2

enter image description here

How can I specify such coordinate axes? So then, e.g. A(0,0,0) or C(a, a, 0).

What is the angle between the x and y axes? Yes, I am frankly just wondering. Probably not simply 30 °; it is something like 26.5 °.
Is there a certain standard?

I have the expression measured AB = 12.8cm, AC = 12.5cm - maybe both should be exactly the same length (?).

Note: I am primarily interested in how to set the coordinate axes correctly (unlike packages like tkzeuclide or tikz-3d).

I can get the shown representation approximately with
z={(0,1)}, y={({0.9*cos(10)},{0.9*sin(10)})}, x={({cos(16.5)},{-sin(16.5)})}

But I do not quite understand these: 'z = ...' has to come before y and x. I do not know why.

The task is not so much to draw a tetrahedron. I can do that already, if I have the coordinate system together.

\documentclass[margin=5pt, tikz]{standalone}
\usepackage{tikz}
\usetikzlibrary{calc}

\begin{document}

\begin{tikzpicture}[%scale=0.7,
    z={(0,1)},
y={({0.9*cos(10)},{0.9*sin(10)})},
x={({cos(16.5)},{-sin(16.5)})}
]

\begin{scope}[-latex]
\foreach \P/\s/\Pos in {(1,0,0)/x/below, (0,1,0)/y/left, (0,0,2)/z/right} 
\draw[] (0,0,0) -- \P node[\Pos, pos=0.9,inner sep=2pt]{$\s$};
\end{scope}

\end{tikzpicture}

\end{document}
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  • What do you mean by "unlike packages like ... tikz-3d"? If you mean tikz-3dplot, this one does not set anything incorrectly. Rather, it does orthonormal projections. And you can use it as a basis for something that allows you to introduce coordinate systems of the sort you want (but I do not quite see the point of that). And no, if two distances in 3d are the same, their projections are in general different.
    – user121799
    Jul 5, 2019 at 16:06
  • I want to know: How to set "={({<...>},{<..>})}" correctly for x,y,z.
    – cis
    Jul 5, 2019 at 16:09

1 Answer 1

4

tikz-3dplot does set the coordinate correctly. Why does the output depend on whether you set z first or last? This is because if you say z={(0,1)}, then the z vector will be given by z=0*x+1*y=y, where x and y are the unit vectors in x and y directions, respectively. So if you set z before setting x and y, you will get z=y_old, but if you set it afterwards you will get z=y_new. This is all explained in this great answer, where it is also explained that the results are very different for vectors in which the components have units. (Of course you can also have hybrids.) Then the order does not matter, a vector with units (a cm, b cm) will always be a cm in the horizontal direction and b cm in the vertical direction. This is possibly the reason why tikz-3dplot sets the vectors with units.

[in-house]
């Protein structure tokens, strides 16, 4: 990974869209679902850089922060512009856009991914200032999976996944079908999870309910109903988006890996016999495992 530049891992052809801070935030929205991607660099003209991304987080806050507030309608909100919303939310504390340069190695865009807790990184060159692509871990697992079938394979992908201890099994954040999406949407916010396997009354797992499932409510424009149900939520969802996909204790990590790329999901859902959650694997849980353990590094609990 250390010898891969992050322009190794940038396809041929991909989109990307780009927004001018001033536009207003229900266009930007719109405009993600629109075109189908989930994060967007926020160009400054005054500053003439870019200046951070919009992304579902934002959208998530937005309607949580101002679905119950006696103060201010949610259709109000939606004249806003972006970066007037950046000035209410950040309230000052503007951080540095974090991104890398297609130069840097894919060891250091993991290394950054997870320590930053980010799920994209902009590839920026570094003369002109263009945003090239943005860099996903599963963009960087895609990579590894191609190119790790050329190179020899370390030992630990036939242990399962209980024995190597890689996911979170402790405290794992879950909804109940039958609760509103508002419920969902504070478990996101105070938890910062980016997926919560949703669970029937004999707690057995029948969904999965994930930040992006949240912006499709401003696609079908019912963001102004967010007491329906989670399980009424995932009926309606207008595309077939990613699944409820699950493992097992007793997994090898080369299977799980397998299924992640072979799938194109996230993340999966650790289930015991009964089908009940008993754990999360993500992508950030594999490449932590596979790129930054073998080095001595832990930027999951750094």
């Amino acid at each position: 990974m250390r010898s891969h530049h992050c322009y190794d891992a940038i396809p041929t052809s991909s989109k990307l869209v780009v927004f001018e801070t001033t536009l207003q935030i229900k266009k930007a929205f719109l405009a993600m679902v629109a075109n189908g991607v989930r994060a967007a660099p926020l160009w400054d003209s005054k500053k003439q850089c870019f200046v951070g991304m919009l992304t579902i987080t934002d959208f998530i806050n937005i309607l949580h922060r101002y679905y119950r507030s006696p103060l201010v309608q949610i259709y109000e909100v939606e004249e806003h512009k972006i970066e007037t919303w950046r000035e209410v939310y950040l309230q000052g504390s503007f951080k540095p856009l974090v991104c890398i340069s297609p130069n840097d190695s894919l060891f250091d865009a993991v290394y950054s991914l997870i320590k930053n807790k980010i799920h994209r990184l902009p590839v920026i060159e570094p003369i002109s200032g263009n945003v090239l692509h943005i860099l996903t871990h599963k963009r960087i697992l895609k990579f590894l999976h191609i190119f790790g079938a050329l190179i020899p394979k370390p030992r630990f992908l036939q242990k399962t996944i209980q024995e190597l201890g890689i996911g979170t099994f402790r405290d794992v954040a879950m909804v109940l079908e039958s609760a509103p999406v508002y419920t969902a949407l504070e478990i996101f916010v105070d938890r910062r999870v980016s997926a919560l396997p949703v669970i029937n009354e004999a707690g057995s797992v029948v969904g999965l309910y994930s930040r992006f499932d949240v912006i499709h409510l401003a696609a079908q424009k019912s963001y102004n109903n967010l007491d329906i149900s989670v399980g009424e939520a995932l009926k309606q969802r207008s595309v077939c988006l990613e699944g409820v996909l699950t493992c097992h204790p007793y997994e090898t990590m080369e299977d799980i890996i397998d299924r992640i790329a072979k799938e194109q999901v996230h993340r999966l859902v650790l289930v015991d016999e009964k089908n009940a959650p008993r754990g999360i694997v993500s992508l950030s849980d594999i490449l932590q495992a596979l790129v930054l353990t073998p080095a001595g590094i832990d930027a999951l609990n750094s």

Their components are functions of the view angles. They are the columns of an SO(3) matrix, as they should.

\documentclass[tikz,border=3.14mm]{standalone}
\usepackage{tikz-3dplot} 
\begin{document} 
\tdplotsetmaincoords{70}{100} 
\begin{tikzpicture}[line join=round,tdplot_main_coords,declare function={a=5;}] 
\begin{scope}[canvas is xy plane at z=0,transform shape]
 \path foreach \X [count=\Y] in {A,B,C}
 {(\Y*120:{a/(2*cos(30))}) coordinate(\X)};
\end{scope}
\path (0,0,{a*cos(30)}) coordinate (D);
\draw foreach \X/\Y [remember=\X as \Z (initially D)] in {A/B,B/C,C/D,D/A}
 {(\X) -- (\Z) -- (\Y)};
\end{tikzpicture}
\end{document}

enter image description here

Note that I am not claiming that this is a regular polyhedron.

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  • That's nice, good and right; but it is not the desired representation. I can get these approximately with z={(0,1)}, y={({0.9*cos(10)},{0.9*sin(10)})}, x={({cos(16.5)},{-sin(16.5)})} But I do not quite understand these: 'z = ...' has to come before y and x. I do not know why. As I said, the task was not so much to draw a tetrahedron. I can do that already, if I have the coordinate system together.
    – cis
    Jul 5, 2019 at 19:49
  • @cis This is because if you add the z last, then it will have components (0,1) in terms of the new coordinates, i.e. z=0*x_new+1*y_new=y_new. On the other hand, if you set it first it will be z=y_old, which points upwards on the screen.
    – user121799
    Jul 5, 2019 at 20:24
  • Ah, I understand.
    – cis
    Jul 5, 2019 at 20:55
  • @cis I believe that this is the reason why tikz-3dplot adds units to its basis vectors. If you would say z=(0cm,1cm) it would always point upwards, regardless when you set it. OK, this is your question then? I misread it. (+1) Anyway, the answer is this and the above comment. You may also want to look at tex.stackexchange.com/a/31606/121799, where the difference between basis vectors with or without units is explained very nicely.
    – user121799
    Jul 5, 2019 at 21:37
  • 1
    @marmot Four vertices of regular tetrahedron coordinate(A) at (\a,\a,\a) coordinate (B) at (\a,-\a,-\a) coordinate (C) at (-\a,\a,-\a) coordinate (D) at (-\a,-\a,\a) Jul 10, 2019 at 3:02

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